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Dear Experts, I never take Black Friday off but this year I decided to so I could spend the day with family. My boss gave me permission three weeks ago to take this day off from work. He even said he was going to take it off as well. Yesterday, my boss sent me an e-mail requesting I change my plans and take Monday off instead. He says he'll be working on Friday and would prefer to have me there 'in case' he needs my help. How do I politely explain to my boss I want this day off? Is there any nice way to decline a request from your boss? Should I just go to work? Ugh, the holidays can be so frustrating! Here is how our CAREEREALISM-Approved Experts answered this question on Twitter: Q#384 I would politely (but firmly) let him know that you have already made plans (since he gave you the day off). (@gradversity) Q#384 If it's critical family stuff, explain to boss and take off. If not, score some points and work. Its just a day. (@thejobgenius) Q#384 I'd tell my boss that w/his permission 2 B off, I'd planned things & couldn't cancel on short notice. (@beneubanks) Q#384 Say "So sorry! Made plans w/ family when you gave me day off." If you feel pressure, offer to work 2-3 hrs. (@juliaerickson) Q#384 Be honest. Tell boss U made plans when granted the day off. "Request" implies OK to say NO. OK to have life outside work. (@DawnBugni) Q#384 Nicely explain to ur boss that u already hv plans w family 4 Friday u cannot change. Make urself available via cell. (@DebraWheatman) Our Twitter Advice Project (T.A.P.) is no longer an active campaign. To find an answer to the above question, please use the "Search" box in the right-hand column of this website.

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Everyone needs to feel their voice is heard and their contributions are important. Something as simple as sharing a drink the last hour of the day on a Friday with the team to recap wins and give praise can build camaraderie within the team.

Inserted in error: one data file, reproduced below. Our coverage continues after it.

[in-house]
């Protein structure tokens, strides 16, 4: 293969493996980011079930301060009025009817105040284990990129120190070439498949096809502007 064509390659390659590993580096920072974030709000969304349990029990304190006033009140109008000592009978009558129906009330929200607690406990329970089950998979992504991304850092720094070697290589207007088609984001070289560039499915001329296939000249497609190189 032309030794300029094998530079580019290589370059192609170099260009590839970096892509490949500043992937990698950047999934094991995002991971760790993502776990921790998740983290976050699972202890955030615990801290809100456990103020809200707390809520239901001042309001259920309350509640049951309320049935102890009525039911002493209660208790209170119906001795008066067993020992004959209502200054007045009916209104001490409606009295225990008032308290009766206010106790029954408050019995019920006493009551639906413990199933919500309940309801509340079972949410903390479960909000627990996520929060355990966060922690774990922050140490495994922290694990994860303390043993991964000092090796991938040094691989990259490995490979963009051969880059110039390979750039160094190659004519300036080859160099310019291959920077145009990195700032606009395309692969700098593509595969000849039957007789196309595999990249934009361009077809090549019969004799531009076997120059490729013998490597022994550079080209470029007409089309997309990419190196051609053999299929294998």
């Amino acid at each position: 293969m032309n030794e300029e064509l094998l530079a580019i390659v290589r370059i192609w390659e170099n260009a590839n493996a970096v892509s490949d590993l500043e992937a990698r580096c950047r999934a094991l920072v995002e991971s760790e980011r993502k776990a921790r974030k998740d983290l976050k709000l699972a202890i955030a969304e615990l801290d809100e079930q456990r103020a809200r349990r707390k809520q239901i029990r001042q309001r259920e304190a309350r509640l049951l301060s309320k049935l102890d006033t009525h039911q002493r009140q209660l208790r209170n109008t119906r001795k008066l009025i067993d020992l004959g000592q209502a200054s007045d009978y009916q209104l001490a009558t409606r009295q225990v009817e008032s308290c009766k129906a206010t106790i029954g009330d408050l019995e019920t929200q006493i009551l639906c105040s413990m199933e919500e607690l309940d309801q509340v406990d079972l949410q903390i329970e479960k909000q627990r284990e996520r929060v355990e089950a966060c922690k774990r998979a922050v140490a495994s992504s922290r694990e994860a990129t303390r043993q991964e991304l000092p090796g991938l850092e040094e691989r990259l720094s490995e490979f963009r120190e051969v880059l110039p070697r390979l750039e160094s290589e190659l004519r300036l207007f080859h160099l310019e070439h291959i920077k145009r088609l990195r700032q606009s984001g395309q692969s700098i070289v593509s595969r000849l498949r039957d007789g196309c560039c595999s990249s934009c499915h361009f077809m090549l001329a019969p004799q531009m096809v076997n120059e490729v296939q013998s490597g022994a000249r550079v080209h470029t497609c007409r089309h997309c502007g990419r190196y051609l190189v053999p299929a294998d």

All of the above are fairly simple to implement but can make a huge difference in morale and motivation. Have any of these tips worked well for young the past? Do you have other tips to motivate your creative team? If so, please share them with me!

Encourage curiosity. Spark debate. Stimulate creativity and your team will be better at handling challenges with flexibility and resourcefulness. Create a safe space for ideas, all ideas, to be heard. In ideation, we need the weird and off-the-wall ideas to spur us on to push through to the great ideas.

Sure, there are a ton of studies done on this, but here is my very unscientific personal take. When team members can make decisions about how they work on projects, they are more engaged and connected to the project outcome. When they see how potentially dropping the ball would affect the entire team, they step up. When they feel like what they are doing is impactful and valued, they are naturally motivated to learn more, and be even better team members.

Rarely does a one-size-fits-all style work when it comes to team motivation. I have found that aligning employee goals with organization goals works well. Taking time to get to know everyone on your team is invaluable. What parts of their job do they love? What do they not enjoy? What skills do they want to learn? Even going so far as to where they see themselves in five years career-wise. These questions help you right-fit projects, and help your team see you are committed to creating a career path for them within the company.

Most designers I know love a good challenge. We are problem solvers by nature. Consistently give yourself and your team small challenges, both design-related and not. It will promote openness within the team to collaborate, and it will help generate ideas faster in the long run. Whether the challenge is to find a more exciting way to present an idea to stakeholders or fitting a new tool into the budget, make it a challenge just to shake things up.